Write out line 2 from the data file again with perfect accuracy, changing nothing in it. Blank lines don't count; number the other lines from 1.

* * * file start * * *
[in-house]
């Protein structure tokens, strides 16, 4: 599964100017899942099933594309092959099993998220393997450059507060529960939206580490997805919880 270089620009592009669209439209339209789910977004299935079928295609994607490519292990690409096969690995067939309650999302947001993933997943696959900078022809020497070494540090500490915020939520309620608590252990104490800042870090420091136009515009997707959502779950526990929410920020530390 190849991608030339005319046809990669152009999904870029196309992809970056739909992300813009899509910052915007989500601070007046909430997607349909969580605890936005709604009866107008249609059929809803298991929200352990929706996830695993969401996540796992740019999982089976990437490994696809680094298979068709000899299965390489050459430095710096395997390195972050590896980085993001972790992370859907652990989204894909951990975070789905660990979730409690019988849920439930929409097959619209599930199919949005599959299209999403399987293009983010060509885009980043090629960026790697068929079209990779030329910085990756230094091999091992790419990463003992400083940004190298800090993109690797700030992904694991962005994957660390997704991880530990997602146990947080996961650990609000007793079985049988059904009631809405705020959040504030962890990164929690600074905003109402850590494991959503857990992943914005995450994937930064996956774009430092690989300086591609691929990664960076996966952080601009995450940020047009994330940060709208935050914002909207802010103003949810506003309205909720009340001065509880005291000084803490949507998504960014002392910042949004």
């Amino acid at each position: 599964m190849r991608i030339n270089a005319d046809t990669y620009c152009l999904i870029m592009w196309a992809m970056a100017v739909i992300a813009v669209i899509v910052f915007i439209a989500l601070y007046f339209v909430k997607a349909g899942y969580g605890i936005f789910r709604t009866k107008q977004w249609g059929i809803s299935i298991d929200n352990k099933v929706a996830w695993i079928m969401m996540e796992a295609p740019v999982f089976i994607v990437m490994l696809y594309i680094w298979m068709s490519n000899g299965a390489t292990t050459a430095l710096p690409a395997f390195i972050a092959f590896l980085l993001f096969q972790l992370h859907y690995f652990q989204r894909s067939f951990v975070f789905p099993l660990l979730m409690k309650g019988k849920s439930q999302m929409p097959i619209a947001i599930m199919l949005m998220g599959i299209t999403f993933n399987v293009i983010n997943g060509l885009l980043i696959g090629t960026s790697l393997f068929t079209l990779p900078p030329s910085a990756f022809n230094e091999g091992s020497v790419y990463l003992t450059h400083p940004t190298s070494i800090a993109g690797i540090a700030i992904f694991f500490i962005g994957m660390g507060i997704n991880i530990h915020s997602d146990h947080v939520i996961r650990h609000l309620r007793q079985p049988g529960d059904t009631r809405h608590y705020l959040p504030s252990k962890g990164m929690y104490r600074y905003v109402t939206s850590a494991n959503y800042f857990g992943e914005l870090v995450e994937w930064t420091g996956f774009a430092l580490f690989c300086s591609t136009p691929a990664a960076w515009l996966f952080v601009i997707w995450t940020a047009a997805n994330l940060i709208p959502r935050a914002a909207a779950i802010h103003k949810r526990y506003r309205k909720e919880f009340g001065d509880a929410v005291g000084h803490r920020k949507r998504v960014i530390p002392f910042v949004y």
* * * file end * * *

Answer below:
């Protein structure tokens, strides 16, 4: 599964100017899942099933594309092959099993998220393997450059507060529960939206580490997805919880 270089620009592009669209439209339209789910977004299935079928295609994607490519292990690409096969690995067939309650999302947001993933997943696959900078022809020497070494540090500490915020939520309620608590252990104490800042870090420091136009515009997707959502779950526990929410920020530390 190849991608030339005319046809990669152009999904870029196309992809970056739909992300813009899509910052915007989500601070007046909430997607349909969580605890936005709604009866107008249609059929809803298991929200352990929706996830695993969401996540796992740019999982089976990437490994696809680094298979068709000899299965390489050459430095710096395997390195972050590896980085993001972790992370859907652990989204894909951990975070789905660990979730409690019988849920439930929409097959619209599930199919949005599959299209999403399987293009983010060509885009980043090629960026790697068929079209990779030329910085990756230094091999091992790419990463003992400083940004190298800090993109690797700030992904694991962005994957660390997704991880530990997602146990947080996961650990609000007793079985049988059904009631809405705020959040504030962890990164929690600074905003109402850590494991959503857990992943914005995450994937930064996956774009430092690989300086591609691929990664960076996966952080601009995450940020047009994330940060709208935050914002909207802010103003949810506003309205909720009340001065509880005291000084803490949507998504960014002392910042949004």